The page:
Tag Archive: funeral


As I mentioned in my previous post, my Aunt Juanita’s funeral was last week. I wrote about my uncle, Jack,  in a post when he died the first week in April.  Our son, Cameron, took this picture of Aunt Juanita at Jack’s funeral with the flag from his casket. After he took the picture, I told her I would come to see her soon. But I never got the chance.

A couple of days later, she stumbled and fell. No bones were broken, but we think she had at least one mini stroke. She became bed-ridden shortly after that. She was coherent some of the time, but she had to be fed and helped by a nurse. It was not long before she could no longer walk to the bathroom by herself. I wanted to go see her, but I was not sure if she would recognize me or be able to have a conversation.

It has been hard on Dad, watching his oldest sister deteriorate. He did not want her to linger if she no longer had her faculties. A couple of weeks after Jack’s funeral, Dad called her to talk about getting things in order pertaining to Jack’s will. At the end of the conversation, Juanita said she wanted to ask Dad something.

“Where’s Jack? Is Jack dead?”

Unfortunately, she did linger after that. From what my parents have told me, they never knew if Juanita would know who they were when they visited on Wednesdays. Sometimes she was coherent and other times she seemed to not have a clue. Which was doubly hard on Dad. He and I talked about praying for her and not knowing what to pray for. We simply prayed that God’s will be done.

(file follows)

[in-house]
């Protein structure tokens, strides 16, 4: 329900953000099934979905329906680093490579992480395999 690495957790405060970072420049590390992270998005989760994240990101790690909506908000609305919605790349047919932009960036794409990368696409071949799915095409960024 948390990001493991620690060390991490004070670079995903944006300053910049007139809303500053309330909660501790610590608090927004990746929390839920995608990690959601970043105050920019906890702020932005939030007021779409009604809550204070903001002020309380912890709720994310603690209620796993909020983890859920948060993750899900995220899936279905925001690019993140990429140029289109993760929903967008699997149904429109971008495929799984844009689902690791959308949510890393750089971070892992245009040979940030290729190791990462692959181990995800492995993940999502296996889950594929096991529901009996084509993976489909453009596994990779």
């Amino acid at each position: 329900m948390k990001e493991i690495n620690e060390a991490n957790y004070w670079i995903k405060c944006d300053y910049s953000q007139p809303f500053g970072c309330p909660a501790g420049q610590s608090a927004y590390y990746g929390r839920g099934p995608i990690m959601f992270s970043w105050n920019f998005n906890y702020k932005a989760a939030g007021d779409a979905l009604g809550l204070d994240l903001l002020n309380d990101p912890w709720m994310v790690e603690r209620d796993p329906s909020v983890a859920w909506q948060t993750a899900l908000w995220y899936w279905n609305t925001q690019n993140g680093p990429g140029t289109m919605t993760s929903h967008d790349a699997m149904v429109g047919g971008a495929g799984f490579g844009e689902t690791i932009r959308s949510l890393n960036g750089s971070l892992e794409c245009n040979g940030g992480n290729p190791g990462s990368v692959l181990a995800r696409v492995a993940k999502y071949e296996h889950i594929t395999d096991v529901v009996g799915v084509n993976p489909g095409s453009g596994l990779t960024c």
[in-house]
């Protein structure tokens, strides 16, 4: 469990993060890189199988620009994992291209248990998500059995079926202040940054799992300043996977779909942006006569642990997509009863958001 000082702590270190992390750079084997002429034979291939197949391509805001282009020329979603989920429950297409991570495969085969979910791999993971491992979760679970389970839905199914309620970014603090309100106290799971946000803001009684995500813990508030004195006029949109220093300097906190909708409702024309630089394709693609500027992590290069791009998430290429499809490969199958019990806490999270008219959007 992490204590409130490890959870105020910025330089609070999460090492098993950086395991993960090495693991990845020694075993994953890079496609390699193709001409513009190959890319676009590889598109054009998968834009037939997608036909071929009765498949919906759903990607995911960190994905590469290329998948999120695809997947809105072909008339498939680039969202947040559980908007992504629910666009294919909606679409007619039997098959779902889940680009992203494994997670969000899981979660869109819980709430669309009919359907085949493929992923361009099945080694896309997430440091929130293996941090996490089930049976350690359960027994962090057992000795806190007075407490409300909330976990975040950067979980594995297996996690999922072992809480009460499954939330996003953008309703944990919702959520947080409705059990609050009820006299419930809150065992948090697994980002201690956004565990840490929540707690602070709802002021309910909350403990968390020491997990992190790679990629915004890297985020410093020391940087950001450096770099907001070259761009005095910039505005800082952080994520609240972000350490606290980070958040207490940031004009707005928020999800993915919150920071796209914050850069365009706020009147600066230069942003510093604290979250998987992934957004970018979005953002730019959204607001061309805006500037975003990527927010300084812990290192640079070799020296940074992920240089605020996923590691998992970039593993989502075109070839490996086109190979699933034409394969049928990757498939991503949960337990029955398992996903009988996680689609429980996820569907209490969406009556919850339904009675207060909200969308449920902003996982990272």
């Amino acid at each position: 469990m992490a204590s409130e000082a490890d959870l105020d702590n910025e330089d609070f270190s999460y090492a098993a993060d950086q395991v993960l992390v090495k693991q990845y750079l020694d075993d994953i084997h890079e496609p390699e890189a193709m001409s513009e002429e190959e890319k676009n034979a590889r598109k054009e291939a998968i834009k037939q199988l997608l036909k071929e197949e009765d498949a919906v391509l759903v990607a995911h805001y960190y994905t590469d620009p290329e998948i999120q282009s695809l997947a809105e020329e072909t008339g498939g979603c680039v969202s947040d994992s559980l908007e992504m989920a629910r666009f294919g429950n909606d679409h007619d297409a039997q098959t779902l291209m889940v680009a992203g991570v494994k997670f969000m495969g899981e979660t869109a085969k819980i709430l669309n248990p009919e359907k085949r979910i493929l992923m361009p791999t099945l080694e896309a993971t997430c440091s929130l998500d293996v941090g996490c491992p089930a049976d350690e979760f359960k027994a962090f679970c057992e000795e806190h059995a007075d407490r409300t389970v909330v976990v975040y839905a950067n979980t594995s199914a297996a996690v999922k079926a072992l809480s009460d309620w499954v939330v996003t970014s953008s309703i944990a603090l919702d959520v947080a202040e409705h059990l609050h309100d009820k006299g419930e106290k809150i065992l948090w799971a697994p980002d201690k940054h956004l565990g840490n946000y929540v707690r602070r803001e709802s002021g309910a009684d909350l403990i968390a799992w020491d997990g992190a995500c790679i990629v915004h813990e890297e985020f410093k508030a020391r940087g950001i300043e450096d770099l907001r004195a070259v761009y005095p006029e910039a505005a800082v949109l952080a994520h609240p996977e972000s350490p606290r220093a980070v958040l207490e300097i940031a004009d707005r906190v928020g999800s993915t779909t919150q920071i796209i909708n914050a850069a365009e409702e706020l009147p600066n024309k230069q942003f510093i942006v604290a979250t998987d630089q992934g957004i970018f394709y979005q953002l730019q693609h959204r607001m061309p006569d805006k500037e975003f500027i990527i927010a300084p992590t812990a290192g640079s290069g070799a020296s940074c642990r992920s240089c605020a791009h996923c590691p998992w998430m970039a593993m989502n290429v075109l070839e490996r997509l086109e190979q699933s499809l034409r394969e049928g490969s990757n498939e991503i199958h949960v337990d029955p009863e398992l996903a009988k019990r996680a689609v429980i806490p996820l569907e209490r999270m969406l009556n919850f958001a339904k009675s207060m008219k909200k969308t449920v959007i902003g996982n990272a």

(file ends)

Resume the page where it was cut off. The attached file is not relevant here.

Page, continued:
Two weekends ago we got the call from Mom that Juanita had passed away. Well, not so much passed away as simply went to be with Jack. They were married for 68 years. When Jack  died, the thought was in the back of all our minds that she might not be able to live without him. Though she said before Jack died that she wanted to try to live alone if he died first.

Naturally, I’ve been recalling memories of Jack and Juanita. They were a natural pair – deeply in love, and devoutly Christian. I think she was re-living their marriage the whole time and her body just had not given up yet. On some level she wanted to keep going, but the urge to be with Jack was just too strong.

There is something sweet and precious about a love that is so strong that the couple cannot be separated for very long. But, at the same time, there is something rather tragic about it.

Peace be with you.

I attended the funeral of an old family friend yesterday morning. She lived across the street from my parents. I went to school with her two sons and daughter. She and my mom have been close for years. Carolyn was cremated, so it was a memorial service – a very nice and appropriate service.

At some point during the service, as the pastor was talking, the sound of children talking and laughing came through the wall as they went out the door from the hallway into the playground. My first thought was how interruptive it was. But then I began to think that it was rather fitting. A festive counterpoint to the somber proceedings on the other side of the wall.

Carolyn’s grandchildren were beginning to fidget from having to sit still so long. Hearing the children in the hallway did not help. It was as if God was illustrating that as one life ends, another begins. Reassuring those assembled that Carolyn is still with us in a spiritual sense.

It is odd to me that funerals can seem like reunions. But then, funerals are, after all, more for the living than the departed. Which makes the interruption of the children more poignant. The cycle continues. Love comes into the world, even as the loved depart from it. And all will meet again.

God speaks in many ways. We just need to listen.

Peace be with you.

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